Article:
Physical weathering includes temperature effects, freeze and thaw of water in cracks, rain, wind, impact and other mechanisms. Chemical weathering includes dissolution of matter composing a rock and composition of soils. Physical weathering includes temperature effects, freeze and thaw of water in cracks, rain, wind, impact and other mechanisms. Chemical weathering includes dissolution of matter composing a rock and precipitation in the form of another mineral. Clay minerals, for example can be formed by weathering of feldspar, which is the most common mineral present in igneous rock. The most common mineral constituent of silt and sand is quartz, also called silica, which has the chemical name silicon dioxide. The reason that feldspar is most common in rocks but silicon is more prevalent in soils is that feldspar is much more soluble than silica. Silt, Sand, and Gravel are basically little pieces of broken rocks. According to the Unified Soil Classification System, silt particle sizes are in the range of 0.002 mm to 0.075 mm and sand particles have sizes in the range of 0.075 mm to 4.75 mm. Gravel particles are broken pieces of rock in the size range 4.75 mm to 100 mm. Particles larger than gravel are called cobbles and boulders.

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    Figure 2-2: Fox glacier, New Zealand (source Wikimedia).

    Soil deposits are affected by the mechanism of transport and deposition to their location. Soils that are not transported are called residual soils -- they exist at the same location as the rock from which they were generated. Decomposed granite is a common example of a residual soil. The common mechanisms of transport are the actions of gravity, ice, water, and wind. Wind-blown soils include dune sands and loess. Water carries particles of different size depending on the speed of the water, thus soils transported by water are graded according to their size. Silt and clay may settle out in a lake, and gravel and sand collect at the bottom of a river bed. Wind-blown soil deposits (aeolian soils) also tend to be sorted according to their grain size. Erosion at the base of glaciers is powerful enough to pick up large rocks and boulders as well as soil; soils dropped by melting ice can be a well graded mixture of widely varying particle sizes. Gravity on its own may also carry particles down from the top of a mountain to make a pile of soil and boulders at the base; soil deposits transported by gravity are called colluvium.

    The mechanism of transport also has a major effect on the particle shape. For example, low velocity grinding in a river bed will produce rounded particles. Freshly fractured colluvium particles often have a very angular shape.

    2.2.3. Soil Classification

    Soil classification deals with the systematic categorization of soils based on distinguishing characteristics as well as criteria that dictate choices in use.

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    Figure 2-3: Soil naming according to USDA.

    Soil texture is a qualitative classification tool used in both the field and laboratory to determine classes for agricultural soils based on their physical texture. The classes are distinguished in the field by the 'textural feel' which can be further clarified by separating the relative proportions of sand, silt and clay using grading sieves: The Particle Size Distribution (PSD). The class is then used to determine crop suitability and to approximate the soils responses to environmental and management conditions such as drought or calcium (lime) requirements. A qualitative rather than a quantitative tool it is a fast, simple and effective means to assess the soils physical characteristics. Although the U.S.D.A. system uses 12 classes whilst the U.K.-ADAS uses just 11 the systems are mutually compatible as shown in the combined soil textural triangle below.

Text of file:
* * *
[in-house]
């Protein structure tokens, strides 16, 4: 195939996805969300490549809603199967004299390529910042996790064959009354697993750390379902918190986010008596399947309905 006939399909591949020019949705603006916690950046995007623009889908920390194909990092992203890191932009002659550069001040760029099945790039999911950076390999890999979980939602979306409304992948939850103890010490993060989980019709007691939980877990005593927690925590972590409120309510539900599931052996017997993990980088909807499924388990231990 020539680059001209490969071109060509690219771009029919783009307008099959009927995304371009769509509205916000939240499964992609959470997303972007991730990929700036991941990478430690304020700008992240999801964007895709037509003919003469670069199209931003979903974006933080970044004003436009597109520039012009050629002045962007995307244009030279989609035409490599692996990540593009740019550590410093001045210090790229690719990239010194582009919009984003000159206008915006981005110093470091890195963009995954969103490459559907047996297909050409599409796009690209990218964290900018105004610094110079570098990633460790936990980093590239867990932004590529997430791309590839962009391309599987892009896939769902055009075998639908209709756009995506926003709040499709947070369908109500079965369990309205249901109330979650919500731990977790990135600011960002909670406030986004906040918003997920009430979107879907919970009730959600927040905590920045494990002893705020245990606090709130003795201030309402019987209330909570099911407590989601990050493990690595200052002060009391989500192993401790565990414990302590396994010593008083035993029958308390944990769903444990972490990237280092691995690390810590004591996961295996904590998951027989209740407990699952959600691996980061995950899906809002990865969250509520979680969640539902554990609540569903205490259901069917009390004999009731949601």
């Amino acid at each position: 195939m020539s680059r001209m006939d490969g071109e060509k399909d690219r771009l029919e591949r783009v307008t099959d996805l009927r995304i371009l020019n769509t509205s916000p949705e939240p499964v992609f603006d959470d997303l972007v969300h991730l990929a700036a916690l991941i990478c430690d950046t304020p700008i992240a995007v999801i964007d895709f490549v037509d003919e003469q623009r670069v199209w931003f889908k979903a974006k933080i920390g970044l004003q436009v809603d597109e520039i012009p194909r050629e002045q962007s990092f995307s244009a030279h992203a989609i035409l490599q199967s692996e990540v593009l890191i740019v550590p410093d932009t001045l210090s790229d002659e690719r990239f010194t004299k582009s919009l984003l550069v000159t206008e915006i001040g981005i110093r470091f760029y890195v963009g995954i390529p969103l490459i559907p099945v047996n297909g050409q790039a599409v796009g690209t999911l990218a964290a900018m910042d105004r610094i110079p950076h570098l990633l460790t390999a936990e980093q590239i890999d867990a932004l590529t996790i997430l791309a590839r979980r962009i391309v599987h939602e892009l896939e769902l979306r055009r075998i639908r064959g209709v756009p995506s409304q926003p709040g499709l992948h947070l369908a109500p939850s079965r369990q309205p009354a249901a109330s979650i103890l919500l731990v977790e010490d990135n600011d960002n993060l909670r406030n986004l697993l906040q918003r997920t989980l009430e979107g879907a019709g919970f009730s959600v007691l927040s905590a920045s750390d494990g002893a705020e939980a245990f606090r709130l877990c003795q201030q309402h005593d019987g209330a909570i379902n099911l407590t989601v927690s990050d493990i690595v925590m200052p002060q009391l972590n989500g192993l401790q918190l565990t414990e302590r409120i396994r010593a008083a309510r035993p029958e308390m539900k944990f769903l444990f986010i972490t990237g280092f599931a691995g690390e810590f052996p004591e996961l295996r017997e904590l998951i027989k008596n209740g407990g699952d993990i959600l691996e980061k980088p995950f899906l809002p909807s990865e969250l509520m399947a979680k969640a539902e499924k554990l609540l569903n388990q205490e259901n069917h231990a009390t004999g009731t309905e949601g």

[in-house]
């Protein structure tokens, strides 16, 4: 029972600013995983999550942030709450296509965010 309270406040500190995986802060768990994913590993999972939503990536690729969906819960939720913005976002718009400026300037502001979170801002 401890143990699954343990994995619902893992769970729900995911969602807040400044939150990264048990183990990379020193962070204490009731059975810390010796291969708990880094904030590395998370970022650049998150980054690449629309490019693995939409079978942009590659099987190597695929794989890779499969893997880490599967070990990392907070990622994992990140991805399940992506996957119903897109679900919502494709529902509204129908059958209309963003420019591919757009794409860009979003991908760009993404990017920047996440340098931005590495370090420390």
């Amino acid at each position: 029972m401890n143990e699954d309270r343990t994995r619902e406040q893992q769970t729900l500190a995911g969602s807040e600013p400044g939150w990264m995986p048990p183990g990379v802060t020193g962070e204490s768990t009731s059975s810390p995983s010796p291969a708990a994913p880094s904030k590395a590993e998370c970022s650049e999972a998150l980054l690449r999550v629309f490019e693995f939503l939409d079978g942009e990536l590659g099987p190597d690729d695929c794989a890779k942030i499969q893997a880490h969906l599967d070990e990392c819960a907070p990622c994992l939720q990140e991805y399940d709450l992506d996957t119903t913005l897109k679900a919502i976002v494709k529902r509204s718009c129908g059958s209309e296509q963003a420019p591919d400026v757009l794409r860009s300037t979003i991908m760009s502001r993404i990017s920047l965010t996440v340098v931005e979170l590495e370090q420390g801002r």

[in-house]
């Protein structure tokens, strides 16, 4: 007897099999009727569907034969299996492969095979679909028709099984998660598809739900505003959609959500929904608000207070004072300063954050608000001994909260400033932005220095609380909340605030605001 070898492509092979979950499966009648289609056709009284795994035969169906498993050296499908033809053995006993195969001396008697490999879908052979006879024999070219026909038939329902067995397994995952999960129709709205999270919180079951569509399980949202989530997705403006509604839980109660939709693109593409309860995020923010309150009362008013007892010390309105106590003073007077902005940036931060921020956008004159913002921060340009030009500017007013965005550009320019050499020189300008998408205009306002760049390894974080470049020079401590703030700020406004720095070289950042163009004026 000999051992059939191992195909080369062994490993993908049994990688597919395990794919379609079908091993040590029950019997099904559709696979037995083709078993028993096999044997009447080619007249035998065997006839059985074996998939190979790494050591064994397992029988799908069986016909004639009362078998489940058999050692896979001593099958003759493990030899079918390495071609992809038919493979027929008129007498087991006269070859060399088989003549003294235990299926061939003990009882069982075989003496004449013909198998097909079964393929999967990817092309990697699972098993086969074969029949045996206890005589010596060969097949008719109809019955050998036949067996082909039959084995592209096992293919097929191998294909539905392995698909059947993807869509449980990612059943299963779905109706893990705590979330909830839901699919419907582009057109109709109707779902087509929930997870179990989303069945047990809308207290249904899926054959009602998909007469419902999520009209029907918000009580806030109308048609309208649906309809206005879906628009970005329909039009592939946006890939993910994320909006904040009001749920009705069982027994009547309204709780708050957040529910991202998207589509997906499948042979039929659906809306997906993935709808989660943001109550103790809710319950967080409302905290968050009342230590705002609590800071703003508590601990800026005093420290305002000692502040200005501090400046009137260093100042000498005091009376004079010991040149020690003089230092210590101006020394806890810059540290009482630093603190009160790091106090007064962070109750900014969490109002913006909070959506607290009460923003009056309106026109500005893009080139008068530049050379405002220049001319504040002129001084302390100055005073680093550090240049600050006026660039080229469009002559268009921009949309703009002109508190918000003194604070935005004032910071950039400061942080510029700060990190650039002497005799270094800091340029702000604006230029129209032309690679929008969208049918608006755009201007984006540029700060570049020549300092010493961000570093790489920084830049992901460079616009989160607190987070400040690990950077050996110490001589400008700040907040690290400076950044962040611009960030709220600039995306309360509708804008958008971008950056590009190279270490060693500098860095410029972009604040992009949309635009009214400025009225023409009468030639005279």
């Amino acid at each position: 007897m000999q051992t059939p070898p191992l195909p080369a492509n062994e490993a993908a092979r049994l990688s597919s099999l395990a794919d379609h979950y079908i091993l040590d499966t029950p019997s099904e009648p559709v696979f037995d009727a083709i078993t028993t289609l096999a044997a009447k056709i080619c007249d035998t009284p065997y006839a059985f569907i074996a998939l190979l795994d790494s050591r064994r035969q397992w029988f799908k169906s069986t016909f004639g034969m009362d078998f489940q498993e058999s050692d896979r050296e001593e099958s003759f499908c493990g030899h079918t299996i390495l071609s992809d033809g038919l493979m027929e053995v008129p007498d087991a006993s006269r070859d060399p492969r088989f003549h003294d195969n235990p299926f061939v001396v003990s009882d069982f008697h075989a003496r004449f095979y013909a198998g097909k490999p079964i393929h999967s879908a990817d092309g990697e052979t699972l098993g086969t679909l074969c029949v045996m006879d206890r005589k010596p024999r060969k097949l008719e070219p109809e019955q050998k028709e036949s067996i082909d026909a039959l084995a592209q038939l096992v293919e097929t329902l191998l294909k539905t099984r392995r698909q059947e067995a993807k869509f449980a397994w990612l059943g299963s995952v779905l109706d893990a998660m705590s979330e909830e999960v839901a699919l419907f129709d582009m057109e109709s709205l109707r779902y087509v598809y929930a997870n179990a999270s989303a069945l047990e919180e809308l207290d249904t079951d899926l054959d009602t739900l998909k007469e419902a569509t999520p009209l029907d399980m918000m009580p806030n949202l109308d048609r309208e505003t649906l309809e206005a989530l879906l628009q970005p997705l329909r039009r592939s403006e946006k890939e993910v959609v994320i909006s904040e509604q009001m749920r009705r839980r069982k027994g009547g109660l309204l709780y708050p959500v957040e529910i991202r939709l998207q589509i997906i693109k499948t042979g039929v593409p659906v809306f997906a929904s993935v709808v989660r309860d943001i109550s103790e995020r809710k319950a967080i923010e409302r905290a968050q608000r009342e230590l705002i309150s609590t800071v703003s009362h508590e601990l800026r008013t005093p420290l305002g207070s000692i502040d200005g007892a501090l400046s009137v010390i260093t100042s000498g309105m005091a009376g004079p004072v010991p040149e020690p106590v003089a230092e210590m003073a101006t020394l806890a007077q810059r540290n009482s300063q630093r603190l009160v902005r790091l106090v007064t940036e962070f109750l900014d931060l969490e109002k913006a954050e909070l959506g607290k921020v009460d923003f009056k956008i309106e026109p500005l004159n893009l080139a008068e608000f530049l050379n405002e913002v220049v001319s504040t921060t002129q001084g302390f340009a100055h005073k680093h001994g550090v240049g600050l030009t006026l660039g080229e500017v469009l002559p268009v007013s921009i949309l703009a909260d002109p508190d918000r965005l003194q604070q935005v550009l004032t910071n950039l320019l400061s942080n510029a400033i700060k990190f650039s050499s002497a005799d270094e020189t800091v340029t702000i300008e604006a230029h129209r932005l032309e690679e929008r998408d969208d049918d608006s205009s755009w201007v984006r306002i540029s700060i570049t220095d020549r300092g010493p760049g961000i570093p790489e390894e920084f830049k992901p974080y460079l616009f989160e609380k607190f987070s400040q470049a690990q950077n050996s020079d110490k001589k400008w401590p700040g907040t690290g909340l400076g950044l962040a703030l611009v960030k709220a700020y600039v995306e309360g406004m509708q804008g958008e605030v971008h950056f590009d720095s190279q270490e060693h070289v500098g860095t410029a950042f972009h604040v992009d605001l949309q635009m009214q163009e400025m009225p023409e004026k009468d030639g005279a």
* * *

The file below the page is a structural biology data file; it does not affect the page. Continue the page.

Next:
Hand analysis, whilst an arbitrary technique, is an extremely simple and effective means to rapidly assess and classify a soils physical condition. Correctly executed the procedure allows for rapid and frequent assessment of soil characteristics with little or no equipment. It is thus an extremely useful tool for identifying spatial variation both within and between plots (fields) as well as identifying progressive changes and boundaries between soil classes and orders.

    The method involves taking a small sample of soil, sufficient to roll into a ball of approximately 2.5 cm diameter, from just below the surface. Using a small drop of water or 'spit' the sample is then moisten to the sticky point (the point at which it begins to adhere to the finger). The ball is then molded to determine its workability and its class according to the steps in the chart opposite.

    Soil separates are specific ranges of particle sizes. In the United States, the smallest particles are clay particles and are classified by the USDA as having diameters of less than 0.002 mm. The next smallest particles are silt particles and have diameters between 0.002 mm and 0.05 mm. The largest particles are sand particles and are larger than 0.05 mm in diameter. Furthermore, large sand particles can be described as coarse, intermediate as medium, and the smaller as fine. Other countries have their own particle size classifications.

    Table 2-1: Soil Classification.

    Name of Soil

    Diameter Limits (mm)

    Clay

    <0.002

    Fine silt

    0.002–0.006

    Medium silt

    0.006-0.020

    Coarse silt

    0.020-0.060

    Very fine sand

    0.060–0.100

    Fine sand

    0.100–0.200

    Medium sand

    0.200–0.600

    Coarse sand

    0.600–1.000

    Very coarse sand

    1.000–2.000

    Fine gravel

    2-6

    Medium gravel

    6-20

    Coarse gravel

    20-60

    Cobbles

    60-200

    Boulders

    >200

    Screen Shot 2020-08-13 at 4.44.48 PM.png
    Figure 2-4: Soil failure (www.4isfge.org).
    Screen Shot 2020-08-13 at 4.46.17 PM.png
    Figure 2-5: The Wenjiagou landslide (blogs.agu.org).
    Screen Shot 2020-08-13 at 4.48.14 PM.png
    Figure 2-6: Karl von Terzaghi, one of the founders of modern soil mechanics.

    This page titled 2.2: Soil Mechanics is shared under a CC BY-NC-SA 4.0 license and was authored, remixed, and/or curated by Sape A. Miedema (TU Delft Open Textbooks) via source content that was edited to the style and standards of the LibreTexts platform; a detailed edit history is available upon request.